Foreign affairs experts have hailed the announcement of an India-Middle East-Europe Economic Corridor (IMEC) to transport goods from India to Europe through the UAE, Saudi Arabia, Jordan and Israel. These experts see IMEC as an alternative to China’s Belt and Road Initiative that has built so much infrastructure in Asia and Africa. They also think it will cement relations between India and the Arab nations.
The first leg of the route will be by ship from Mumbai to Jebel Ali, UAE. The next leg by rail from Jebel Ali through Saudi Arabia and Jordan to Haifa port in Israel. The third leg will be by sea from Haifa to Piraeus in Greece, a gateway to the European Union.
However, the announcement says nothing about the project costs or transport costs. It gives no estimate of the freight cost of delivering a container from Mumbai to Piraeus. As an economist, I must express fears about the project. It may make excellent political sense, but it goes against all the tenets of transport economics.
Foreign affairs experts love international corridors, which conjure up geopolitical visions of grandeur. But in the real world, geopolitical projects are best abandoned unless they are proven to be economically viable
Freight already goes by ship today from Mumbai to Greece via the Suez Canal. That is a proven, cost-efficient form of transport. The IMEC must compete with the Suez Canal. That will be very difficult. In any case, to the extent IMEC improves our relations with the UAE and Saudi Arabia, it will hurt relations with Egypt.
Elementary transport economics shows that transport by sea is much cheaper than by land. A ship floats and so has effective zero weight on a sea voyage. But a railway train or truck weighs many tonnes, creating considerable friction that increases energy use and costs. The Suez Canal made sea transport from Europe to India and the Far East much cheaper than the traditional overland silk routes.
Even if a sea voyage is much longer than a rail voyage, it is often cheaper. Goods move from the east to the west coast of the US through the Panama Canal, a long distance, and yet this competes with much shorter rail freight even after paying hefty canal fees.
If the cargo is unloaded and loaded again, transport costs go up substantially. And IMEC requires loading at Mumbai, unloading and loading again at two points en route, and final unloading at Piraeus.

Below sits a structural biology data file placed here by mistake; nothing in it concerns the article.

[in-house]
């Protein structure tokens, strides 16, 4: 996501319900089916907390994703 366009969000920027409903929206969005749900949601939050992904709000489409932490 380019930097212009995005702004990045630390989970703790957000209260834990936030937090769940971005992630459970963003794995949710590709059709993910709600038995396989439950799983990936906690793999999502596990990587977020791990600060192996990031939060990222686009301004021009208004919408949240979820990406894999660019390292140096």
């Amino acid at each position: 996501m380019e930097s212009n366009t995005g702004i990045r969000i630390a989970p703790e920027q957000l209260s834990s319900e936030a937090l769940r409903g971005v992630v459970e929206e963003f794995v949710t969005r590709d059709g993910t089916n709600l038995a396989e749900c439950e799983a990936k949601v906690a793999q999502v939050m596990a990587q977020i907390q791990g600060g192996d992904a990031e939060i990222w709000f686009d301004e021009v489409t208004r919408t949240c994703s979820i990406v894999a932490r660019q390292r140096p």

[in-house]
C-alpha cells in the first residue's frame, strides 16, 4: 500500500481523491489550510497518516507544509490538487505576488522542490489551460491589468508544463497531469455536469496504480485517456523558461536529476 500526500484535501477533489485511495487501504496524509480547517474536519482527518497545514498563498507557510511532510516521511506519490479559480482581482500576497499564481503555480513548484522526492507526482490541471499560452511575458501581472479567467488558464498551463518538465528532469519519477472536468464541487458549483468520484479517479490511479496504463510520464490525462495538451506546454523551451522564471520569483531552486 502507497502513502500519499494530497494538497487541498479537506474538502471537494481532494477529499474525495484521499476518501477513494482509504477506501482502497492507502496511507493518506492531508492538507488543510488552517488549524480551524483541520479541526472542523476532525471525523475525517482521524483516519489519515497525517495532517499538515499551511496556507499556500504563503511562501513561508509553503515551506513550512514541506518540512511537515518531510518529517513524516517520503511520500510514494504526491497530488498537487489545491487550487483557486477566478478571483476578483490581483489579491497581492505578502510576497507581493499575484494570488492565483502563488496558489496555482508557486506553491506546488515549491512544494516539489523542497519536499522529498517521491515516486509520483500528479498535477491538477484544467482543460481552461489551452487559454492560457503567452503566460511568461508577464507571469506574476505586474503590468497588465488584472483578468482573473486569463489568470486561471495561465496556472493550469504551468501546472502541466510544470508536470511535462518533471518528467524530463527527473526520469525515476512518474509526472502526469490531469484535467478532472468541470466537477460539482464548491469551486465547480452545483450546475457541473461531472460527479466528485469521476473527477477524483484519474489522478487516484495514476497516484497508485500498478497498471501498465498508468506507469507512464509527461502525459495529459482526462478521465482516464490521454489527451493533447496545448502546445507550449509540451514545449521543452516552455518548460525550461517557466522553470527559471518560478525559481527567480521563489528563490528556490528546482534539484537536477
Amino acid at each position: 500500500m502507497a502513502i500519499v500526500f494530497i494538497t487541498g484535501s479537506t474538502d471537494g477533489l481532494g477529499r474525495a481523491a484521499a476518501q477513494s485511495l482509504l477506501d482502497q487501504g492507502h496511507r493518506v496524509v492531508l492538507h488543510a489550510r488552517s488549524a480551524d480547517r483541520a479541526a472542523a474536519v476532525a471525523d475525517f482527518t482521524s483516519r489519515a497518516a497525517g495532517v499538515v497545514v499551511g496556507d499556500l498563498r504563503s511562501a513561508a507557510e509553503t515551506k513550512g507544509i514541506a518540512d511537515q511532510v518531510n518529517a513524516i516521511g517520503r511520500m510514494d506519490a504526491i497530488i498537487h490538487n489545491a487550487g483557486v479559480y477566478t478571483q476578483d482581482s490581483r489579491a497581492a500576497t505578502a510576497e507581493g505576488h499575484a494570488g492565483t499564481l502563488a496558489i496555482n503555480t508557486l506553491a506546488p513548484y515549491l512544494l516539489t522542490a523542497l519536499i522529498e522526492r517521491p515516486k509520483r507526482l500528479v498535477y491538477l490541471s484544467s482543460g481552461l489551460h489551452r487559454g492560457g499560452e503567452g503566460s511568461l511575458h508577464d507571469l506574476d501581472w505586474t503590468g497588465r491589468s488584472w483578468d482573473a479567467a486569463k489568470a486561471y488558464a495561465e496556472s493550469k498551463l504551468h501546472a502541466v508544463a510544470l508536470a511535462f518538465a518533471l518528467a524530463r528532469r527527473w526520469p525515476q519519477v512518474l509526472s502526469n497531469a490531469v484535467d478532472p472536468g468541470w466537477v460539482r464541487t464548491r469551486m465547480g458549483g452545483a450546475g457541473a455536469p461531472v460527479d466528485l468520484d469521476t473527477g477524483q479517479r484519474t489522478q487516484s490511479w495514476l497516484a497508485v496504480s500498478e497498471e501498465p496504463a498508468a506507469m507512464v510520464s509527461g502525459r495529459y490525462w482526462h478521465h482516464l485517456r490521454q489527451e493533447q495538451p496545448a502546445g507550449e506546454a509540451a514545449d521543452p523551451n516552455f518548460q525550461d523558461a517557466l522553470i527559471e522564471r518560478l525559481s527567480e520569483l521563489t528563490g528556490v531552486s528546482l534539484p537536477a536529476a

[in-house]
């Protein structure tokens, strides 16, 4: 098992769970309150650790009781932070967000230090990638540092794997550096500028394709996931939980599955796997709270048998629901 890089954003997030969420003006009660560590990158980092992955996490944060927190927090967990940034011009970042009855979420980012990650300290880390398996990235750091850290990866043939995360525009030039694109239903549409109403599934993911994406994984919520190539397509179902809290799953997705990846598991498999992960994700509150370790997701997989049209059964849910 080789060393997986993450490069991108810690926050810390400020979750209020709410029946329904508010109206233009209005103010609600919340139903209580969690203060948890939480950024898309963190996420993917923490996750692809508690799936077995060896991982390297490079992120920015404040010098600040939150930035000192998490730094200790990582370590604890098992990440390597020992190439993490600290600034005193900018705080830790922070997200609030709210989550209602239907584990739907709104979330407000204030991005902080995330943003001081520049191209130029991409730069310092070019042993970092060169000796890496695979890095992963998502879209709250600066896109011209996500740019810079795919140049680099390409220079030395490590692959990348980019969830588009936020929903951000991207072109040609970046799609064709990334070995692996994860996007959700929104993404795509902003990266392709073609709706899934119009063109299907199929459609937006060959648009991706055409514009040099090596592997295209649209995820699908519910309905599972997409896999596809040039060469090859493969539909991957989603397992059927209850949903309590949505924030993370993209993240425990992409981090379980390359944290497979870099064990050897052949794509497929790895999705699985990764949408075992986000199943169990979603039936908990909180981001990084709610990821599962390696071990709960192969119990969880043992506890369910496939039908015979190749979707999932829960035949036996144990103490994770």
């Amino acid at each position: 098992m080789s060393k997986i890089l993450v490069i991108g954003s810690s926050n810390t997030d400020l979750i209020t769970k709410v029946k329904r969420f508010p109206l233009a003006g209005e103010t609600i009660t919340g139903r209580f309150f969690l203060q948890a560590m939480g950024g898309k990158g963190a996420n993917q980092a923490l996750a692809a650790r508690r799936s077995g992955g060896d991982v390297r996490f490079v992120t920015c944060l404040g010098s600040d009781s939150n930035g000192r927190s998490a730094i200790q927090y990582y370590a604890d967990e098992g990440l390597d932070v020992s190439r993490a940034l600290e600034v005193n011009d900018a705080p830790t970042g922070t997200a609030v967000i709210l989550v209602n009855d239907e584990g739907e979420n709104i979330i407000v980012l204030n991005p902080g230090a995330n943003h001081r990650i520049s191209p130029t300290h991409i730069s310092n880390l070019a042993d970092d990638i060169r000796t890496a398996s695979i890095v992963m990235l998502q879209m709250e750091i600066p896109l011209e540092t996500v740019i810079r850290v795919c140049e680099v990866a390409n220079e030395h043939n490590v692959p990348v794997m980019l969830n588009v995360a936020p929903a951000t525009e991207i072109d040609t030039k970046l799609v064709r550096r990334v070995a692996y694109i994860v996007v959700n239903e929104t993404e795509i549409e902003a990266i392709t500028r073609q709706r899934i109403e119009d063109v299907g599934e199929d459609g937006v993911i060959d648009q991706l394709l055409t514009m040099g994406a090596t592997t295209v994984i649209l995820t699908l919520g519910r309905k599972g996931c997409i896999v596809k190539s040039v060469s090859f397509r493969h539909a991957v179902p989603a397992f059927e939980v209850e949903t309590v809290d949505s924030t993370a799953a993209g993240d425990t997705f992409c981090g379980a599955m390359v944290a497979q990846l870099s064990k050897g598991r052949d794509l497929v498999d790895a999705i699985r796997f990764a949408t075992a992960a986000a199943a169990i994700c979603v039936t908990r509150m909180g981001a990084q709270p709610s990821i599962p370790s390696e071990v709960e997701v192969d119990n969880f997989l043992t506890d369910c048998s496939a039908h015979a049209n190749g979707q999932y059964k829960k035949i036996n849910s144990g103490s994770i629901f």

In India, Odisha is now the principal coal-mining state, sending coal to western and southern power stations. This once went by rail. But coal has for years been sent by sea from Paradip port to Andhra Pradesh and Tamil Nadu because that is much cheaper. Now, coal is being sent by sea right round Kanyakumari all the way to ports in Karnataka, Maharashtra and Gujarat.
The government’s draft coal logistics policy says the cost of shipping from Paradip, Odisha, to Dahej, Gujarat, is just ₹256/tonne. Adding loading and unloading costs of ₹560, that comes to just ₹816/tonne ($10), less than half rail freight.
It is not even clear that IMEC will be shorter than the Suez Canal route. A look at the map may suggest that IMEC should be somewhat shorter. But a railway line cannot go as the crow flies across deserts and mountains. The proposed route must cross mountainous terrain in Saudi Arabia and Jordan, plunge down into the Jordan River, much of which lies below sea level, and climb up again on the Israeli side.
A rail line through mountainous terrain requires significant zigzagging and detouring that substantially increases journey length. The alternative is tunnelling, which is very expensive and will probably ruin viability. Building tracks across a desert is also very expensive: Securing rails over sandy soil requires complex, costly engineering.
Containers can be moved from ships to rail wagons and back to ships again. High-value goods typically move by containers. But bulk cargo — such as agricultural goods and ore — cannot be transported by containers. Bulk freight will still have to go by sea between India and Europe even if IMEC becomes a reality.
What about higher value goods? Transport costs fall dramatically when a consignment is sent from point to point, either by sea or rail. But if the cargo is unloaded and loaded again, costs go up substantially. Besides, time is lost in unloading a ship and reloading the cargo onto rail wagons. On top of that insurance costs go up because of risks of cargo damage during trans-shipment and pilferage along the route.
IMEC requires loading at Mumbai, unloading and loading again at Jebel Ali, loading and unloading again at Haifa, and final unloading at Piraeus. That does not sound like sensible transport economics.
Most of China’s Belt and Road projects have fared well, but some have run into serious problems, including the China-Pakistan Economic Corridor. Foreign affairs experts love international corridors, which conjure up geopolitical visions of grandeur. But in the real world, geopolitical projects are best abandoned unless they are proven to be economically viable.
This article was originally published by The Times of India on September 23, 2023.